In every class I’ve ever taught, I’ve emphasized the importance of practicing (1) self-awareness in service of greater social consciousness and activism, (2) critical inquiry and skepticism in service of truth and accountability, and (3) empathetic imagination in service of other people. In other words, I’ve asked for nuance and complexity, and I’ve invited students to make peace with ambiguity and uncertainty. And then at the end of it all – every time – I’ve reduced my students to a letter.
Why do I settle for such hypocrisy? For this fundamental betrayal of what I actually value?
Before acknowledging my continued complicity in a system I can’t justify, let’s look at the system itself and lay out several discursive reasons for why I don’t believe in grading:
- Students perceive it, rightfully, as judgment, not feedback/information.
- Whenever a grade is involved, it takes the cake over any words you might ice it with.
- Grades reinforce extrinsic motivation, which participates in a larger cultural disease wherein we seek validation outside of ourselves and are never satisfied – or even in touch with – whatever the hell’s going on inside of us.
- Grades undermine learning as an end in itself.
- Grades reinforce a power game I don’t want to play. My hope is to share authority with fellow learners, aka fellow human beings, so how does a grade communicate anything meaningful about a student’s humanity?
- Grades reduce what students have done/who they are to some arbitrary symbol, and it’s terrifyingly easy for students to internalize that arbitrary symbol as an identity marker because they have the appearance of finality, as if to say, “this is you.” Their perceived weight is felt.
- They are nothing but a business transaction.
- Rubrics – those lovable guardians of the grade galaxy – are a convenient way of dressing up grades and exonerating them from their true disservice.
- Nothing I’ve ever learned that has actually stuck with me was graded.
So what does a grade actually show? Ideally, it’s what the student deserves based on how they fit some obnoxious codified combination of standards, competencies, and/or objectives (depending on the teacher’s peculiar diction). It’s all typically well-meaning on the teacher’s part, but that meaning, well…it’s situated in a system that needs revolutionizing (to borrow from my boy, Ken Robinson). If you only find justification for grading within the system, and you never look carefully at the system itself, why should I buy that self-sealing logic? Why do I stay in a position to reward students for being good at school and punishing them for being bad at it? How is this bizarre concept and construct called “school” the end of learning? (We think it’s not bizarre only because it’s all we know.) Why am I now ranting in reductive fashion against a reductive practice?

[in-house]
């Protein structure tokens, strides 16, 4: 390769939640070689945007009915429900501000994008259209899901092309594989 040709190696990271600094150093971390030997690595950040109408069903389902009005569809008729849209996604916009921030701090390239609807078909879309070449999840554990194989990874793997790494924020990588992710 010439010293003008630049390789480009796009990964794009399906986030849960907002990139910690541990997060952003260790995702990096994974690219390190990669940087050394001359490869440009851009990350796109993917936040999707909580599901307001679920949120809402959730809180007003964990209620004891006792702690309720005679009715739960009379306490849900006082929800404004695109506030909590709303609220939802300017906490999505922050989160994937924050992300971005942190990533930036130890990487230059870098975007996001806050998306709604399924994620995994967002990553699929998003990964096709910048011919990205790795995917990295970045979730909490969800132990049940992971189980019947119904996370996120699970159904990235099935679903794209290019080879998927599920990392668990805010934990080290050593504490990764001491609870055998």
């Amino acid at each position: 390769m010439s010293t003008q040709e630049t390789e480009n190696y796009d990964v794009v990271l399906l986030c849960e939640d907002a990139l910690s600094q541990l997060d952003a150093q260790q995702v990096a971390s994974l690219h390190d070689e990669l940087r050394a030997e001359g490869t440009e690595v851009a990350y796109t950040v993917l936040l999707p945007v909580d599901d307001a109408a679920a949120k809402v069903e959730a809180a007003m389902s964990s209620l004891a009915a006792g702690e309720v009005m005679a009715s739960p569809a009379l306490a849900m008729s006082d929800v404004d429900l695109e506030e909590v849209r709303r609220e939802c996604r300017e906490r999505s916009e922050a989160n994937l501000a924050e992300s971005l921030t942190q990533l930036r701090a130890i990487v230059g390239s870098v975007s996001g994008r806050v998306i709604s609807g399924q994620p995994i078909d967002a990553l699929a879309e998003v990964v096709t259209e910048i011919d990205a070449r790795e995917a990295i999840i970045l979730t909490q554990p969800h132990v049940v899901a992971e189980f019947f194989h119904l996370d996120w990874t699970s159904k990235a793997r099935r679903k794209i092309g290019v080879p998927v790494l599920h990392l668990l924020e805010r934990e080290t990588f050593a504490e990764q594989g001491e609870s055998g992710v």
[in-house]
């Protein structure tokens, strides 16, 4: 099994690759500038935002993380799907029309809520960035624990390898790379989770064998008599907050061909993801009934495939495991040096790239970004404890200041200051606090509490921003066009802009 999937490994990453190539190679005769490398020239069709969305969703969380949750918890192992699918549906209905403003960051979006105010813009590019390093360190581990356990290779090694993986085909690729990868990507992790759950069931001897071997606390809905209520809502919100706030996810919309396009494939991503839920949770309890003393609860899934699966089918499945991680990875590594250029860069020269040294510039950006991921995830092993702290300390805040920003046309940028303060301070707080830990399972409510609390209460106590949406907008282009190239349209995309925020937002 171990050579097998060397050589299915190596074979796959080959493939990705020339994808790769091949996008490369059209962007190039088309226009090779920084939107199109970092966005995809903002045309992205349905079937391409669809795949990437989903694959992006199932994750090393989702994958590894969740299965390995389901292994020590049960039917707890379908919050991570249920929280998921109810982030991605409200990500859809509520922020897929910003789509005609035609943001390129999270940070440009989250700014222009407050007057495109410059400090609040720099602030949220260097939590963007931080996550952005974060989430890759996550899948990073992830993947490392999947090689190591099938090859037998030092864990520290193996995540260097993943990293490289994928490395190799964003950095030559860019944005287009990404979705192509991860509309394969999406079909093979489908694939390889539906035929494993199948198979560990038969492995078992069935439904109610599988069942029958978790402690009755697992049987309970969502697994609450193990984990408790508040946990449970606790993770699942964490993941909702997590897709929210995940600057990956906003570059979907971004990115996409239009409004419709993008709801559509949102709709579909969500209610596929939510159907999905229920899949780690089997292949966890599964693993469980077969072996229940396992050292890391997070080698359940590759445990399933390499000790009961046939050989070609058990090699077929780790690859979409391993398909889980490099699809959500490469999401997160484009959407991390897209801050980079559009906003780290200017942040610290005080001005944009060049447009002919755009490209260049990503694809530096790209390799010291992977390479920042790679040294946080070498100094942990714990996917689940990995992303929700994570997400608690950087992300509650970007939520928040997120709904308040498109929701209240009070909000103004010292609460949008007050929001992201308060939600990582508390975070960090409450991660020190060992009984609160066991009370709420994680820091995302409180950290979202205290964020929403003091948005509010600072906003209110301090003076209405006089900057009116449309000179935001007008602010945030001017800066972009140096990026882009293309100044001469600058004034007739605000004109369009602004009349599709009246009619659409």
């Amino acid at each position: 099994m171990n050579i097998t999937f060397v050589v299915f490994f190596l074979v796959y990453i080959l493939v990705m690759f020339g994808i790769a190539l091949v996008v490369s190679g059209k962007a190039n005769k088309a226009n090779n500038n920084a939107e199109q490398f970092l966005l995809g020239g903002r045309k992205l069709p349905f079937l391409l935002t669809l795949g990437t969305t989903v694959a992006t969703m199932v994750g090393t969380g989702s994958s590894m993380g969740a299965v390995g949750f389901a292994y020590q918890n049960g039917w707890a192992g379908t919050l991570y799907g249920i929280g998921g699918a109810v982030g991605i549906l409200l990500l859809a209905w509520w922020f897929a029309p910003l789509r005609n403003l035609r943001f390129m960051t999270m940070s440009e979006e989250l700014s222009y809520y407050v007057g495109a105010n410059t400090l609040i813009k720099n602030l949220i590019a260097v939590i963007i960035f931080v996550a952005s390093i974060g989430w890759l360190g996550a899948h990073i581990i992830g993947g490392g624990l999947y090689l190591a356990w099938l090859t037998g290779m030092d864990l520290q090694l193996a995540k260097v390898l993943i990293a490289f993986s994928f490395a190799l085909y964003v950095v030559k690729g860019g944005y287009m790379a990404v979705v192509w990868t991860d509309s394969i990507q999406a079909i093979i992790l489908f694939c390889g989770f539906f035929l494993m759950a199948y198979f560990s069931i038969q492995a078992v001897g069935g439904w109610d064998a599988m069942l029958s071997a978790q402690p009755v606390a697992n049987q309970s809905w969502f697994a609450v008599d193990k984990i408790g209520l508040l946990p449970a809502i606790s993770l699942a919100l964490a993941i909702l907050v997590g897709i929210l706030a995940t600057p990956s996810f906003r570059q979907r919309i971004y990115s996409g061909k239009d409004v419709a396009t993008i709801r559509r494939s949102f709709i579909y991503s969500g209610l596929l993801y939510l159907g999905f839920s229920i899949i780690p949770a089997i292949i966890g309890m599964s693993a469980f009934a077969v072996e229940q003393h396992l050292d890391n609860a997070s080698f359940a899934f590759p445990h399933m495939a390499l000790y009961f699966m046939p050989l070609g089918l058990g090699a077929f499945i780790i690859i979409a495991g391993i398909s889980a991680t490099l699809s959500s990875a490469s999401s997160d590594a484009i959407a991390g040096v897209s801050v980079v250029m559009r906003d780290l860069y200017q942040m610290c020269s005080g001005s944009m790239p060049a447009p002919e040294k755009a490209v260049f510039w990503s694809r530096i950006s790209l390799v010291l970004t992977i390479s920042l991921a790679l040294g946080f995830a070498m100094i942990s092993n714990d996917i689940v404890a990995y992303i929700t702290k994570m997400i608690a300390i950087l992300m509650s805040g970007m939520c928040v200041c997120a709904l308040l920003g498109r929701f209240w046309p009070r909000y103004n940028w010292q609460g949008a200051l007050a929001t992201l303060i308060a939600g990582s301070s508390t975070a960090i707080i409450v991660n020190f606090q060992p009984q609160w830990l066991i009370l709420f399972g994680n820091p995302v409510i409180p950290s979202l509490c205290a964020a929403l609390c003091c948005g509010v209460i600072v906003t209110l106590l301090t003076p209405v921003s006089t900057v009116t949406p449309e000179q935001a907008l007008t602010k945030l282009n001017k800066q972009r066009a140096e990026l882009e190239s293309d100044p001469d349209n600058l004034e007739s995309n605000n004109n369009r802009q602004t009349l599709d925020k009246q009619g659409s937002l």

Because school is so normalized, we forget our shared insanity in sustaining its traditional practices. We throw up our hands and go, “well, this is just how things are done, I guess.” And that’s some serious bullshit. If I expect my students to bristle whenever they hear some nonsense like “that’s just how things are” (aka “because logic”), then why in the world am I doing a thing simply because I’m supposed to. Simply because that’s how school works. Correction: that’s how school operates, and it can be ruthlessly surgical. I wouldn’t be writing this if I thought it worked.
Who’s to blame here? Nobody. Everybody. It’s an oppressive reality that, without enough people to question it, will simply persist. Business as usual. And so I’m knowingly choosing to be an oppressor.
Let’s take a quick step back: I’m not confusing grading with giving feedback, which is at its best dialogic and useful in setting high expectations for students (and, as a reminder, students are people). I’m not asking that we remove accountability; in fact, I’m asking that we trust ourselves to heighten it without the false crutch of grades (yes, the society tokens that parents are paying for).
As a brief and no-doubt-totally-unfair piece of anecdotal evidence…I directed a pre-college program this summer that was project-based and experiential; joy was our primary aim, and the students weren’t graded. The results? Based on their feedback, life-changing learning. After all, what grade has ever transformed you?
It’s easy to mistake not offering a solution here as proof that there really isn’t a problem. It’s easy to forget that I’m writing all this in response to my very privileged position in very privileged learning environments. It’s also easy to keep doing things just because that’s how they’re done. And that’s why we’re failing.